- ErikHMember@erikhJoin Date: 2007Post Count: 118
Hi everybody, so far I've been done more reading than posting on this forum but I would like to pick your collective thoughts and wisdom:
After years of expat work we expect to be in a position in about 5 years where we will own a portfolio of 15 or 16 properties with a market value of around $8mln and an LVR between 55% to 60% plus enough cash to either buy a family home or fund living expenses for 8 years and then finance a home with equity. My forecasts show the portfolio being cash flow neutral at the point we 'retire' and then steadily becoming more and more cash flow positive over the years. We need to fund 25yrs of living expenses until I get my pension (from overseas and I'm not sure I can access it earlier, but working on it) and we would still have school going kids (with possible future uni expenses).
So the main question is, what is the best way to access the equity to fund our living costs over those 25 yrs:
(1) sell up, all or partially, to increase to positive cash flow
(2) refinance, i.e. live off equity
I've given this quite a bit of thinking but still haven't landed it yet …
I don't like (1) as we reduce further growth, reduce our ability to weather future inflation and will incur lots of tax both on selling and on our ongoing income. But please, try to convince me otherwise!
I have done quite a bit of reading on (2) but can find very few people who actually make "living of equity" work in real life – and I mean living of equity without havin to work to generate enough income to qualify lor loans. I might consider doing some property development but I'm not sure that would really help much with a bank's view on loan servicibility.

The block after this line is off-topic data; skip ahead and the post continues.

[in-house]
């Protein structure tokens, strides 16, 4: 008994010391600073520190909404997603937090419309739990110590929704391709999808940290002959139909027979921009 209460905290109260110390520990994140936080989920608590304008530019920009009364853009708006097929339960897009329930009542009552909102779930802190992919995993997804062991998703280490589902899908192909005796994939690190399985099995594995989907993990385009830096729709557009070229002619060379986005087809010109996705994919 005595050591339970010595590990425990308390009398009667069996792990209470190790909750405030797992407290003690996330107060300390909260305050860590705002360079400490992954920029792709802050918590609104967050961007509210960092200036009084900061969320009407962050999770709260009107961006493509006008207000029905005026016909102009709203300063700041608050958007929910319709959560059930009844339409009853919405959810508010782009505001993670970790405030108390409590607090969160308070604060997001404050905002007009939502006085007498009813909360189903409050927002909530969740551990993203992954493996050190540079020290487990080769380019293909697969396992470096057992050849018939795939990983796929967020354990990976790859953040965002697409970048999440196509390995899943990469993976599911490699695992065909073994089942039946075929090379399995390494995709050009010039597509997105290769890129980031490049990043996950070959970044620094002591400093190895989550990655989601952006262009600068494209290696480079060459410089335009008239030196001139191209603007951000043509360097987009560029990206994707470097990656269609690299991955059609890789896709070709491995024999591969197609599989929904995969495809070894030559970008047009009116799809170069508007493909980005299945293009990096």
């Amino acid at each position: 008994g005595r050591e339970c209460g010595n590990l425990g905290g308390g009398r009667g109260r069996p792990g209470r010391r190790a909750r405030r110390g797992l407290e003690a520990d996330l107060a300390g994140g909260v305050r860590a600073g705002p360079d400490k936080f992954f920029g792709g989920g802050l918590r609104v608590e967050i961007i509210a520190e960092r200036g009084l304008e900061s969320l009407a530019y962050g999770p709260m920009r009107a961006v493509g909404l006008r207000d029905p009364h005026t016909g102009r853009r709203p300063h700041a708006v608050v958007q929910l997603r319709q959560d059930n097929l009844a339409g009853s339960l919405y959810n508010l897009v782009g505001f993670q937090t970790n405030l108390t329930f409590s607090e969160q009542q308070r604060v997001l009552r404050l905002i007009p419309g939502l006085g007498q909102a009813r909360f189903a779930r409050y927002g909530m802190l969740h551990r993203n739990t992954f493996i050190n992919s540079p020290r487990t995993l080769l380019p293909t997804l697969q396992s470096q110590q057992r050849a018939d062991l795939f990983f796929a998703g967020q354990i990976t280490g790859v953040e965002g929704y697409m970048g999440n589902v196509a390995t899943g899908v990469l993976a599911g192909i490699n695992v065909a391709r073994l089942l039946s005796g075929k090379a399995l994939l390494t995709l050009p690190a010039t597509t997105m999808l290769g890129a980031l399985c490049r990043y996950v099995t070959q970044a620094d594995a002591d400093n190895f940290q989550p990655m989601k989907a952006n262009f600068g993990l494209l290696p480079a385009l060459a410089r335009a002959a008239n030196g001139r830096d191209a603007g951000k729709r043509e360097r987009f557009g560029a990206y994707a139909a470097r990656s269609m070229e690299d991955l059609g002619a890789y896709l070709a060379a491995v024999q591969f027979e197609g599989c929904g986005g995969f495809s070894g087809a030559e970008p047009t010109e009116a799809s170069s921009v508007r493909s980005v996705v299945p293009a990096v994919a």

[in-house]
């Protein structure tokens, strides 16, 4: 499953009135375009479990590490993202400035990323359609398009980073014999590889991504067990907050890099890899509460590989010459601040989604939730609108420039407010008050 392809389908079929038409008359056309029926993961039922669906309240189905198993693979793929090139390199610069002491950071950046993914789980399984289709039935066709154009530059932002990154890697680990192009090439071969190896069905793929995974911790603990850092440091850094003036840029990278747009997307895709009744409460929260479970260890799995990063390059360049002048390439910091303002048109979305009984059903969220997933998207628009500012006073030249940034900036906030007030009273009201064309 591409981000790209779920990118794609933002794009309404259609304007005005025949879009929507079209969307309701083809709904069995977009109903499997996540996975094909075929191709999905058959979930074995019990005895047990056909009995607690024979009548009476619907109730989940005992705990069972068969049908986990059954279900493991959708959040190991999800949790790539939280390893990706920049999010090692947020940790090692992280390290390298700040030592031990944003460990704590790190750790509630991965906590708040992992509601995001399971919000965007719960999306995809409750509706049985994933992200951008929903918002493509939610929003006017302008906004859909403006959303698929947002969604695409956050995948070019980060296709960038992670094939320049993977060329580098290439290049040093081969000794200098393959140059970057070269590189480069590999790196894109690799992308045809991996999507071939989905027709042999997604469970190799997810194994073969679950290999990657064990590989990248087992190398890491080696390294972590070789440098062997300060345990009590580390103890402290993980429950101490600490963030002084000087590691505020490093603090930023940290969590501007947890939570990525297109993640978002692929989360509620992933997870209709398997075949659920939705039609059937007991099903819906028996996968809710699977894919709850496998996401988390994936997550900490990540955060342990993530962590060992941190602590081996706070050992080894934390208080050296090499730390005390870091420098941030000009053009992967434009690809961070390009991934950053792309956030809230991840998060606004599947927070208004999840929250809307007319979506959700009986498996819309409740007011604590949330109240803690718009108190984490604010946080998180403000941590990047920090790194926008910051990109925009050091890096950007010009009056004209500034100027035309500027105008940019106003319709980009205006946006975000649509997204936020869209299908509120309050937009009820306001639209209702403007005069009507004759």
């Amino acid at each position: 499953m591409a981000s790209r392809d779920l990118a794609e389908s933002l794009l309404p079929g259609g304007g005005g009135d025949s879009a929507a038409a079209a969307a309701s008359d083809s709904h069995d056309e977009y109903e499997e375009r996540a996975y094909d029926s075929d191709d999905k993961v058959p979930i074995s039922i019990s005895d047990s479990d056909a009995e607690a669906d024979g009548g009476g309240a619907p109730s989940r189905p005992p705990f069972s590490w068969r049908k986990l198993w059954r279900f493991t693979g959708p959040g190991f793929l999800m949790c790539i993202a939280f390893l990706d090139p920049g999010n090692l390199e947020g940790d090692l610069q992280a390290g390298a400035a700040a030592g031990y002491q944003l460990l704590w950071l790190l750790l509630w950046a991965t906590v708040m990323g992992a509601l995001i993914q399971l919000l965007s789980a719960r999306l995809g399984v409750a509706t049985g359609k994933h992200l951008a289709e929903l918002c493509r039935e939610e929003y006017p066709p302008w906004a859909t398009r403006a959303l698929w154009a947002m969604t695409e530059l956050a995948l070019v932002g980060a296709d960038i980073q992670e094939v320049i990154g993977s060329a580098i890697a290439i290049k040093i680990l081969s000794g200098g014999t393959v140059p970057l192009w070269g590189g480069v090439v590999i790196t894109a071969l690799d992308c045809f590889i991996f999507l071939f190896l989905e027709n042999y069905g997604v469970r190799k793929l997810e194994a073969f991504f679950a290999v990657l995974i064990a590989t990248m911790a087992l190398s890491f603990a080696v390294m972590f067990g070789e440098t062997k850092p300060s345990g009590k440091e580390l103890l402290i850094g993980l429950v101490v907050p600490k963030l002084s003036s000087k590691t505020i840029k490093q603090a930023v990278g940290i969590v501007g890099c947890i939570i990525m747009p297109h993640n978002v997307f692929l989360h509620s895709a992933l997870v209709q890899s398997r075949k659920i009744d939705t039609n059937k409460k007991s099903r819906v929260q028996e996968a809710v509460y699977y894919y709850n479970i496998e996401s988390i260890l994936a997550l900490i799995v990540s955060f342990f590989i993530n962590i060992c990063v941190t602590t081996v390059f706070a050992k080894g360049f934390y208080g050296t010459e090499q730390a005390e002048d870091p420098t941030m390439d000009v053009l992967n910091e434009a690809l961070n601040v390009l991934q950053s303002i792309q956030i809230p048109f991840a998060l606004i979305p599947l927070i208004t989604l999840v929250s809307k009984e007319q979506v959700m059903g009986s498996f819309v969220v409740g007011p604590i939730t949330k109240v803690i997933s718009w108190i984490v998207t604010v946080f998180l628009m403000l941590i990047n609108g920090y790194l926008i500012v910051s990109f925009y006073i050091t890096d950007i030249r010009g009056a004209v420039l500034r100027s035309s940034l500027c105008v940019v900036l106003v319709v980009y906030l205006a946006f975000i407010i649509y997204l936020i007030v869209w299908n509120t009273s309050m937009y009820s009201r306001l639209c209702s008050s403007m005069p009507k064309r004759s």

When I run my numbers I feel it should work in almost any situation as after 5 yrs the LVR would be down to 50% and even in yrs where I need to withdraw significantly (plan is to do it in big chunks) the LVR would remain at that or below. Should be no problem … as long as I can convince the banks to refinance.
I personally don't have a problem with the concept of running up bigger loans as long as my equity moves up significantly faster – my forecasts show my annual equity withdrawal to be around 25% (capitalizing property expenses) and up to about 80% in the yrs we withdraw to fund living expenses (only 2 occurences in the 25 yrs) – that means on average an equity withdrawal of 33% with ever decreasing LVRs…
Thoughts? Comments? Advice?
If anybody knows a good financial planner who has experience in developping forecasts in this kind of scenario's I would really like to get their details – as my taxation assumptions are pretty simplistic and my model is not terribly flexible.
ErikducksterParticipant@ducksterJoin Date: 2004Post Count: 1,674
The tax implication of living on the equity is that the interest paid on the increased borrowings is not tax deductible as it is not being used for the purposes of producing income. This was covered in Australian Property Investor Magazine.
Option 1 – If you sell some of the properties with the most equity and cop the CGT tax you can pay down the other loans that are reducing your cashflow. Say you have a house worth $500,000 on a $100,000 loan and you sell it you make $400,000 profit and use the 50% cgt discount for holding the asset for >12 months . So you have $200,000 taxable Capital gain. Your marginal tax rate is probably say worst case 45% so you pay $90,000 in tax. You now have $310,000 to pay down some of your other loans to get them to a positive position.
So you pay tax on the positive income at your marginal tax rate that is probably would be 30%. (you can check the tax rates at (http://www.ato.gov.au/individuals/content.asp?doc=/Content/12333.htm). As an example say you lose $10,000 a year in negative gearing so you can only claim the marginal tax rate of say 30%. So you get your 30% or $3000 but you lose $7000 a year. Now take the scenario of being positive by $10,000 a year. Oh no you have to pay tax so $10,000 * 30% = $3000.